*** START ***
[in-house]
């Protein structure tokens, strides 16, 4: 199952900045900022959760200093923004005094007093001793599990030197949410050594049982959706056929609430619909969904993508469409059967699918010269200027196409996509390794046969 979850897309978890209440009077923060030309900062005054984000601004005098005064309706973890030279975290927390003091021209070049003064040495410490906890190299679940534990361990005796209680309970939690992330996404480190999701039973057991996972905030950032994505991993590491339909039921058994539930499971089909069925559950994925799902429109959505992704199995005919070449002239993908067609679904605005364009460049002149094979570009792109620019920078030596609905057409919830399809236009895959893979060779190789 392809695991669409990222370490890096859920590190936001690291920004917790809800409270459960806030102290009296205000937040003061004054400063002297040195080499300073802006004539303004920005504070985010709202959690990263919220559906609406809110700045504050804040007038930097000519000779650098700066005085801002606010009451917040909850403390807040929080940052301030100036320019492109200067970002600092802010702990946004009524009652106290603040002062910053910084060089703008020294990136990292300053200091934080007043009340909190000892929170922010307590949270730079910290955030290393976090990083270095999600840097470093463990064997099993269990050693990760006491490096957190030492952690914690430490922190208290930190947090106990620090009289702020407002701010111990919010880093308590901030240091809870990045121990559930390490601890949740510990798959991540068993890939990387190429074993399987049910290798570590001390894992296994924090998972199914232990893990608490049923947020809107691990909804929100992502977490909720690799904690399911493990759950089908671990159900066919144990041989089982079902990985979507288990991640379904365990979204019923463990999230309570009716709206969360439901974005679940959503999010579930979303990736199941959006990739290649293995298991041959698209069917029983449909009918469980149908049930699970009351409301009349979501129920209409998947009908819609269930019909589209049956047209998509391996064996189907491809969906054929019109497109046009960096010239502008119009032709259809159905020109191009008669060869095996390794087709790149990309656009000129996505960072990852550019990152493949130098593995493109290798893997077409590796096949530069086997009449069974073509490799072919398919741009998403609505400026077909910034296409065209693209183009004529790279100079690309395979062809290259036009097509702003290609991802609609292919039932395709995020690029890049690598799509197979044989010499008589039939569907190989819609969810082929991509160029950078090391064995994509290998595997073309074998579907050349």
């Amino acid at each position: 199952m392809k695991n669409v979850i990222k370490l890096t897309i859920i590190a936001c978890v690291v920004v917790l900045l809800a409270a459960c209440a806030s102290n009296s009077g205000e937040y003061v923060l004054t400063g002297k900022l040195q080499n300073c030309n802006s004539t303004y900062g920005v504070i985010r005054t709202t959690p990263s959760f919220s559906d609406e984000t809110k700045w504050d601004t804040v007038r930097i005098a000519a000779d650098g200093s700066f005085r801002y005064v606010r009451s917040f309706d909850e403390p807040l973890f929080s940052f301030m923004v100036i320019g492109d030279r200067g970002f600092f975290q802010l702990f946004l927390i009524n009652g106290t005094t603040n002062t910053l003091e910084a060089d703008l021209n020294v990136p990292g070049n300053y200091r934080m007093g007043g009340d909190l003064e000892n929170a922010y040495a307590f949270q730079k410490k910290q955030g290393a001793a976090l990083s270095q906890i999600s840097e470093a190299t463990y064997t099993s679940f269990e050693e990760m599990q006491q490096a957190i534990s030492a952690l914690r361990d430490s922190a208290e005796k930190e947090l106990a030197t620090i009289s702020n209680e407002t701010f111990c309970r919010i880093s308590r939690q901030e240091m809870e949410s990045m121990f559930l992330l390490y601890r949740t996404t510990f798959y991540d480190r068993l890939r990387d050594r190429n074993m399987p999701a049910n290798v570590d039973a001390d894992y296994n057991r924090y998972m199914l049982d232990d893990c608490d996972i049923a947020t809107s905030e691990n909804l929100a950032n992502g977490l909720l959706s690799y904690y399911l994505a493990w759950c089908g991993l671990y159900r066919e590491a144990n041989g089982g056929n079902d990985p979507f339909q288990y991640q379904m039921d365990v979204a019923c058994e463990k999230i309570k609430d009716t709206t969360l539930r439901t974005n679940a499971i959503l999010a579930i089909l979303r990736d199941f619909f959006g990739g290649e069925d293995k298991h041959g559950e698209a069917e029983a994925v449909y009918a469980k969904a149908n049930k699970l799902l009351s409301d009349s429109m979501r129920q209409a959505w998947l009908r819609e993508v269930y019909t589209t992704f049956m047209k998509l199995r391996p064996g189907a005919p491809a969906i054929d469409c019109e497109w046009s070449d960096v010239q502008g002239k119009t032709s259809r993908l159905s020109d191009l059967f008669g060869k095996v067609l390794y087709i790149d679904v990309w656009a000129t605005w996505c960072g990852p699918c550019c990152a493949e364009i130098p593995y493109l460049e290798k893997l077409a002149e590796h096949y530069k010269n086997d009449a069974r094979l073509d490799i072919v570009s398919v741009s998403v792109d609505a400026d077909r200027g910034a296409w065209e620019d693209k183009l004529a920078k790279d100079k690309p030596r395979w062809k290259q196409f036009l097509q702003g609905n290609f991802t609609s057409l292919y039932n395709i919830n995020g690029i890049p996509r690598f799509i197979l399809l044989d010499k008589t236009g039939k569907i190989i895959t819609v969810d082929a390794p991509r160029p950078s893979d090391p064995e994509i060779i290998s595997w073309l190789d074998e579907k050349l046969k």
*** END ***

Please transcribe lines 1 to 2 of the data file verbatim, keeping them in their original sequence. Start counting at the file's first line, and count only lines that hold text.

[in-house]
């Protein structure tokens, strides 16, 4: 199952900045900022959760200093923004005094007093001793599990030197949410050594049982959706056929609430619909969904993508469409059967699918010269200027196409996509390794046969 979850897309978890209440009077923060030309900062005054984000601004005098005064309706973890030279975290927390003091021209070049003064040495410490906890190299679940534990361990005796209680309970939690992330996404480190999701039973057991996972905030950032994505991993590491339909039921058994539930499971089909069925559950994925799902429109959505992704199995005919070449002239993908067609679904605005364009460049002149094979570009792109620019920078030596609905057409919830399809236009895959893979060779190789 392809695991669409990222370490890096859920590190936001690291920004917790809800409270459960806030102290009296205000937040003061004054400063002297040195080499300073802006004539303004920005504070985010709202959690990263919220559906609406809110700045504050804040007038930097000519000779650098700066005085801002606010009451917040909850403390807040929080940052301030100036320019492109200067970002600092802010702990946004009524009652106290603040002062910053910084060089703008020294990136990292300053200091934080007043009340909190000892929170922010307590949270730079910290955030290393976090990083270095999600840097470093463990064997099993269990050693990760006491490096957190030492952690914690430490922190208290930190947090106990620090009289702020407002701010111990919010880093308590901030240091809870990045121990559930390490601890949740510990798959991540068993890939990387190429074993399987049910290798570590001390894992296994924090998972199914232990893990608490049923947020809107691990909804929100992502977490909720690799904690399911493990759950089908671990159900066919144990041989089982079902990985979507288990991640379904365990979204019923463990999230309570009716709206969360439901974005679940959503999010579930979303990736199941959006990739290649293995298991041959698209069917029983449909009918469980149908049930699970009351409301009349979501129920209409998947009908819609269930019909589209049956047209998509391996064996189907491809969906054929019109497109046009960096010239502008119009032709259809159905020109191009008669060869095996390794087709790149990309656009000129996505960072990852550019990152493949130098593995493109290798893997077409590796096949530069086997009449069974073509490799072919398919741009998403609505400026077909910034296409065209693209183009004529790279100079690309395979062809290259036009097509702003290609991802609609292919039932395709995020690029890049690598799509197979044989010499008589039939569907190989819609969810082929991509160029950078090391064995994509290998595997073309074998579907050349």